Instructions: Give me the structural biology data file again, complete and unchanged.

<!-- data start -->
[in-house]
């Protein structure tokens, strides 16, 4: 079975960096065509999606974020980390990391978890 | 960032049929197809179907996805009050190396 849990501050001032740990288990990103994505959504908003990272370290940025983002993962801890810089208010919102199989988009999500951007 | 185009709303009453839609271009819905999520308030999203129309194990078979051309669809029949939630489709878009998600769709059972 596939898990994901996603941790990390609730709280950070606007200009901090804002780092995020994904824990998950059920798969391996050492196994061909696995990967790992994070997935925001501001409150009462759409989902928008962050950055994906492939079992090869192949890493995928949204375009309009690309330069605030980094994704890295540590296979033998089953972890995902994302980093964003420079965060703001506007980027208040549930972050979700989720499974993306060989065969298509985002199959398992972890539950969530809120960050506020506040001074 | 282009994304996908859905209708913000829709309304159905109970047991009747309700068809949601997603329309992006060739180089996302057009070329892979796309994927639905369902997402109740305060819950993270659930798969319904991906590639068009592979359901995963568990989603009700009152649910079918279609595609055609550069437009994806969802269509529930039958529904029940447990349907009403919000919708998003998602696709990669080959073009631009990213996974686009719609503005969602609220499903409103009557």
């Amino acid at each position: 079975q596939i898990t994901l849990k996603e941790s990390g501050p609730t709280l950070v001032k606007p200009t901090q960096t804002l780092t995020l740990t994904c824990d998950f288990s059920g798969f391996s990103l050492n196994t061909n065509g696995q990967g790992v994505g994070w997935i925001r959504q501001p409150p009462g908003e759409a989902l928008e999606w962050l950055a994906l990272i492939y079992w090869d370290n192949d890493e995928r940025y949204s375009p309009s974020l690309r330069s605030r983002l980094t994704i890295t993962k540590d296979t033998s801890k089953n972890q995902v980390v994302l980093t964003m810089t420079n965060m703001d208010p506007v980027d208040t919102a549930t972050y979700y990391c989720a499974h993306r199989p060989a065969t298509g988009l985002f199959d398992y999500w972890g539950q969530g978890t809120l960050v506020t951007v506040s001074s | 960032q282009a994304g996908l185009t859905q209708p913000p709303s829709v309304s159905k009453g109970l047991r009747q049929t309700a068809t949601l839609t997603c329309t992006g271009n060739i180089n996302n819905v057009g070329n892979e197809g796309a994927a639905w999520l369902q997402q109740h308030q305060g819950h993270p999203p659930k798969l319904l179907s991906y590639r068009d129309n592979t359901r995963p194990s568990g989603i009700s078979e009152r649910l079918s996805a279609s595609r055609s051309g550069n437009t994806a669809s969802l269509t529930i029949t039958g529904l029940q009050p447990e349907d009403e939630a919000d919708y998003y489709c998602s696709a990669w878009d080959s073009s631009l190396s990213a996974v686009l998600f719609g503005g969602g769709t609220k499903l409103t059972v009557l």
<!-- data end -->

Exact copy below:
[in-house]
């Protein structure tokens, strides 16, 4: 079975960096065509999606974020980390990391978890 | 960032049929197809179907996805009050190396 849990501050001032740990288990990103994505959504908003990272370290940025983002993962801890810089208010919102199989988009999500951007 | 185009709303009453839609271009819905999520308030999203129309194990078979051309669809029949939630489709878009998600769709059972 596939898990994901996603941790990390609730709280950070606007200009901090804002780092995020994904824990998950059920798969391996050492196994061909696995990967790992994070997935925001501001409150009462759409989902928008962050950055994906492939079992090869192949890493995928949204375009309009690309330069605030980094994704890295540590296979033998089953972890995902994302980093964003420079965060703001506007980027208040549930972050979700989720499974993306060989065969298509985002199959398992972890539950969530809120960050506020506040001074 | 282009994304996908859905209708913000829709309304159905109970047991009747309700068809949601997603329309992006060739180089996302057009070329892979796309994927639905369902997402109740305060819950993270659930798969319904991906590639068009592979359901995963568990989603009700009152649910079918279609595609055609550069437009994806969802269509529930039958529904029940447990349907009403919000919708998003998602696709990669080959073009631009990213996974686009719609503005969602609220499903409103009557």
């Amino acid at each position: 079975q596939i898990t994901l849990k996603e941790s990390g501050p609730t709280l950070v001032k606007p200009t901090q960096t804002l780092t995020l740990t994904c824990d998950f288990s059920g798969f391996s990103l050492n196994t061909n065509g696995q990967g790992v994505g994070w997935i925001r959504q501001p409150p009462g908003e759409a989902l928008e999606w962050l950055a994906l990272i492939y079992w090869d370290n192949d890493e995928r940025y949204s375009p309009s974020l690309r330069s605030r983002l980094t994704i890295t993962k540590d296979t033998s801890k089953n972890q995902v980390v994302l980093t964003m810089t420079n965060m703001d208010p506007v980027d208040t919102a549930t972050y979700y990391c989720a499974h993306r199989p060989a065969t298509g988009l985002f199959d398992y999500w972890g539950q969530g978890t809120l960050v506020t951007v506040s001074s | 960032q282009a994304g996908l185009t859905q209708p913000p709303s829709v309304s159905k009453g109970l047991r009747q049929t309700a068809t949601l839609t997603c329309t992006g271009n060739i180089n996302n819905v057009g070329n892979e197809g796309a994927a639905w999520l369902q997402q109740h308030q305060g819950h993270p999203p659930k798969l319904l179907s991906y590639r068009d129309n592979t359901r995963p194990s568990g989603i009700s078979e009152r649910l079918s996805a279609s595609r055609s051309g550069n437009t994806a669809s969802l269509t529930i029949t039958g529904l029940q009050p447990e349907d009403e939630a919000d919708y998003y489709c998602s696709a990669w878009d080959s073009s631009l190396s990213a996974v686009l998600f719609g503005g969602g769709t609220k499903l409103t059972v009557l």